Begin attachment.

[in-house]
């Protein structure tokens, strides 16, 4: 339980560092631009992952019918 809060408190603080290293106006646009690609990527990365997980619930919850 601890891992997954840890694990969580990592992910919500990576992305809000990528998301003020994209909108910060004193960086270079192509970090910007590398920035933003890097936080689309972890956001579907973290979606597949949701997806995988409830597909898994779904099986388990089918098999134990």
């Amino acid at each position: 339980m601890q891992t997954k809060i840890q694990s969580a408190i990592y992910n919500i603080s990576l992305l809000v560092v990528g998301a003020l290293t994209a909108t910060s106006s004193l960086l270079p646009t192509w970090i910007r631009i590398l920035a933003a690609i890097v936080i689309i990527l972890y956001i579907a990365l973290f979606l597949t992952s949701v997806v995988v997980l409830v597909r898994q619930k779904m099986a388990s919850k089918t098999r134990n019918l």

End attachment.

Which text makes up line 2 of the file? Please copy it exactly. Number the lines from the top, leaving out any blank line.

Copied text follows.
């Protein structure tokens, strides 16, 4: 339980560092631009992952019918 809060408190603080290293106006646009690609990527990365997980619930919850 601890891992997954840890694990969580990592992910919500990576992305809000990528998301003020994209909108910060004193960086270079192509970090910007590398920035933003890097936080689309972890956001579907973290979606597949949701997806995988409830597909898994779904099986388990089918098999134990």